Mehlman's Famous Actors Tour of Los Angeles

NPR's Scott Simon takes a somewhat imaginary tour of Los Angeles with former Seinfeld writer Peter Mehlman. Among the sites Mehlman takes us to is a home once owned by the comedian Buddy Hackett, who, according to Mehlman, had one of the world's largest collections of third-edition books.

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SCOTT SIMON, Host:

We're here on a rare rainy day in Los Angeles. You know, people who live here often have to play host to friends and families who come to visit and say, show us the real L.A., not the place that tour buses go, but, you know, the real Los Angeles.

Well, to see a little of that true heart of the city, we're joined now by Peter Mehlman. He's a former writer for "Seinfeld." He invented such signature phrases in modern life as yada, yada and shrinkage. Thanks for being with us, Peter. Can you show us around a little?

SIMON: Thank you. I would be happy to show you around my adopted neighborhood and town.

SIMON: So we just go straight now?

SIMON: Yeah.

SIMON: Okay.

SIMON: You know, this house coming up on the left, yeah, you could stop right here. Oh, yes, see, this one was owned for many years by Robert Mitchum, the great actor.

SIMON: Yeah.

SIMON: And he became the first person to ever install motion detectors while living in this house.

SIMON: Robert Mitchum.

SIMON: Really. It's interesting because for all his tough guy image...

SIMON: Yeah.

SIMON: ...he really had this morbid fear of home invasion.

SIMON: Really?

SIMON: Yeah. Apparently, he had a connection to the original designer of motion detectors, and as a promotional thing, he got them installed.

SIMON: So where do we go now?

SIMON: We're just going to go up and very few - very close by - ah, yeah, yeah, it's this one - I could tell by the hedge - this house is where Buddy Hackett lived.

SIMON: Buddy Hackett - one of my favorites.

SIMON: Yeah, great comedian. And while living in this house, he was - towards his later years when he had more leisure time, he compiled one of the largest private collections of third edition books in the world.

SIMON: Third edition, not first.

SIMON: You know, that's what made him such a great comedian.

SIMON: Yeah.

SIMON: He had that quirkiness.

SIMON: So this would guarantee, like, if there had been a misplaced semicolon or a comma instead of a semicolon...

SIMON: Right.

SIMON: ...usually by the third edition, they sort of...

SIMON: Yeah, they've gotten it right.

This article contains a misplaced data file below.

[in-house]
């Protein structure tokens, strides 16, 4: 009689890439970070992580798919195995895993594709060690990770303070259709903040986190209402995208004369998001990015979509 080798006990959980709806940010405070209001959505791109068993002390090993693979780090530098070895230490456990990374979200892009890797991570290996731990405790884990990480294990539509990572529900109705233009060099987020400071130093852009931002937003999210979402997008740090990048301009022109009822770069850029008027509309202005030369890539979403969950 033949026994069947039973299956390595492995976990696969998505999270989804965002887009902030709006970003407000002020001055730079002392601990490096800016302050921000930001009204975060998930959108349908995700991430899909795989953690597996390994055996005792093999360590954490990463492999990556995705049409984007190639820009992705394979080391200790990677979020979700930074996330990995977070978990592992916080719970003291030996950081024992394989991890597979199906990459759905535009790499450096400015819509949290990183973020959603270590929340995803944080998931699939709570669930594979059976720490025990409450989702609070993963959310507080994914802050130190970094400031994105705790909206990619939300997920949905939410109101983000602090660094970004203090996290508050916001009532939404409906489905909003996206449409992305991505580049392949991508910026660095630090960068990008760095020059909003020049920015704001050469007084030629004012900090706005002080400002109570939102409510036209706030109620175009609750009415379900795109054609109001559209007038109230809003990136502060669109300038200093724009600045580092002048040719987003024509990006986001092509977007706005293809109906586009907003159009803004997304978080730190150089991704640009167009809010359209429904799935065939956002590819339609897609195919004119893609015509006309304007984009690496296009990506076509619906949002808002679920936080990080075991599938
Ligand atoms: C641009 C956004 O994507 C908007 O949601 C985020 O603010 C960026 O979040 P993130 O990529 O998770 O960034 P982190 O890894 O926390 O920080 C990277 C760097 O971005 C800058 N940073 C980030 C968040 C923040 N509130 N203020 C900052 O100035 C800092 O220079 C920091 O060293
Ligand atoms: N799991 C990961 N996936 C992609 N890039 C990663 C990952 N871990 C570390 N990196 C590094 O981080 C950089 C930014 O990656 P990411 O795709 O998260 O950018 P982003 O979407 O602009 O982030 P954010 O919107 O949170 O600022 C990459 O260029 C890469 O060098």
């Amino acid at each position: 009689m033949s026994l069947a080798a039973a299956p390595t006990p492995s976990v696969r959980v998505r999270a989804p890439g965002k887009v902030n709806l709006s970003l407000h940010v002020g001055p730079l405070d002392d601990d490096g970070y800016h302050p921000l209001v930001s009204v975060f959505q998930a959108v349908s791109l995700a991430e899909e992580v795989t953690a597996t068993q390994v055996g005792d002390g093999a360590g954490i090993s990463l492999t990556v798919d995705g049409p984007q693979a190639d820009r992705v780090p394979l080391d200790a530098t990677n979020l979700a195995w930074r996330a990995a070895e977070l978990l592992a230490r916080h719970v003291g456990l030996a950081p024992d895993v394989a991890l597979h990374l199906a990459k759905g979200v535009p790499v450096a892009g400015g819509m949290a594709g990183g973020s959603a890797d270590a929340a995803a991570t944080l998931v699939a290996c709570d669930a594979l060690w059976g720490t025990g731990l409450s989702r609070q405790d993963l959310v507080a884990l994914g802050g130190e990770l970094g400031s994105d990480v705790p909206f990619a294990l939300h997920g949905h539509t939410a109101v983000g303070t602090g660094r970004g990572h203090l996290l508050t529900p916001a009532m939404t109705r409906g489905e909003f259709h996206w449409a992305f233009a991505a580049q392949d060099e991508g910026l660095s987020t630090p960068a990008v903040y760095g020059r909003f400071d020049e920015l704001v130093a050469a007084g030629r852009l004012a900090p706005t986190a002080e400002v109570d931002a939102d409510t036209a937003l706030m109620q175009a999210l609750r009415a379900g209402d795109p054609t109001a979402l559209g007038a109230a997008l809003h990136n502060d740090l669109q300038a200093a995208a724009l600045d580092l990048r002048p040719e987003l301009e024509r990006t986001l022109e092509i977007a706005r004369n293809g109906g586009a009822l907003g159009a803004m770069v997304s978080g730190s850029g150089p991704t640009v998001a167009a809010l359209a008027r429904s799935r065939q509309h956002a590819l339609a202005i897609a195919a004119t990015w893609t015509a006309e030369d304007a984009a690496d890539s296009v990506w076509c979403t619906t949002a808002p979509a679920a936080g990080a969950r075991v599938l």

SIMON: That's extraordinary.

SIMON: Yeah.

SIMON: Now, do you have any idea who some of his favorite authors were, I mean, who he collected?

SIMON: I believe his all-time favorite was Graham Greene. It doesn't fit with him, I know. It seems...

SIMON: Well, I would - I...

SIMON: ...odd.

SIMON: Not off hand but...

SIMON: I mean, you would think maybe Phillip Roth, but...

SIMON: Yeah.

SIMON: ...he seemed to like the waspier authors.

SIMON: Really?

SIMON: Yeah. Okay.

SIMON: Where are we going next?

SIMON: We are going about four blocks up.

SIMON: Yes.

SIMON: See, we have this house with this ocean view right here.

SIMON: Yeah, yeah.

SIMON: And it was at this house that Harpo Marx lived.

SIMON: Yeah.

SIMON: And after a full day of shooting Marx Brothers movies, he would come here and apparently just scream at the top of his lungs for hours.

SIMON: Oh, because, of course, he couldn't speak.

SIMON: Right, right.

SIMON: Oh, my gosh, but somehow it just built up and he had to express himself, right?

SIMON: Yeah, yeah. And then they'd hear this guy...

SIMON: Yeah.

SIMON: ...screaming.

SIMON: Where do we go now?

SIMON: Let's see, we go a little bit over to the left here and as we're going to come up on a home owned by the late great Sammy Davis Jr.

SIMON: Oh, great.

SIMON: At this home, coincidently, it was a rainy day and, you know, this town is not built for rain, so when it rains, things go immediately wrong. Well, one of the first days he was living here, it was pouring and there was a gas explosion in front of the house, some kind of gas main blew up or something like that. And Sammy was talking to one of the Ratpack friends on the phone and said, it's a gas.

(SOUNDBITE OF LAUGHTER)

SIMON: And literally that's where the expression, it's a gas, got started.

SIMON: Right here...

SIMON: Right here on this street.

SIMON: ...on this street?

SIMON: Right here on this street.

SIMON: Well, you know, we've learned a lot, I've got to tell you. I was expecting something, if you don't mind, you know, just kind of celebrity gawking, cheap and superficial, but I think we've really discovered the heart and soul of a place here.

SIMON: Mm-hmm. Mm-hmm. Well, I'm here to help. I love your show, and I'll do anything I can to - what - are you on Saturdays, right?

SIMON: I believe so, yeah.

SIMON: Yeah. I mean, you know, for me to sit here and meet Bob Edwards, it's some kind of...

SIMON: Well, Peter Mehlman, thanks very much for being our guide here.

SIMON: Thank you. Thank you.

SIMON: Peter Mehlman, former writer for "Seinfeld" with his tour of an imaginary Los Angeles.

(SOUNDBITE OF MUSIC)

SIMON: And you'll find photos from sites we visited here in L.A. at npr.org. While you're at it, plug into our podcast at your leisure.

This is WEEKEND EDITION from NPR News in Southern California. We're back in the snow next week. I'm Scott Simon.

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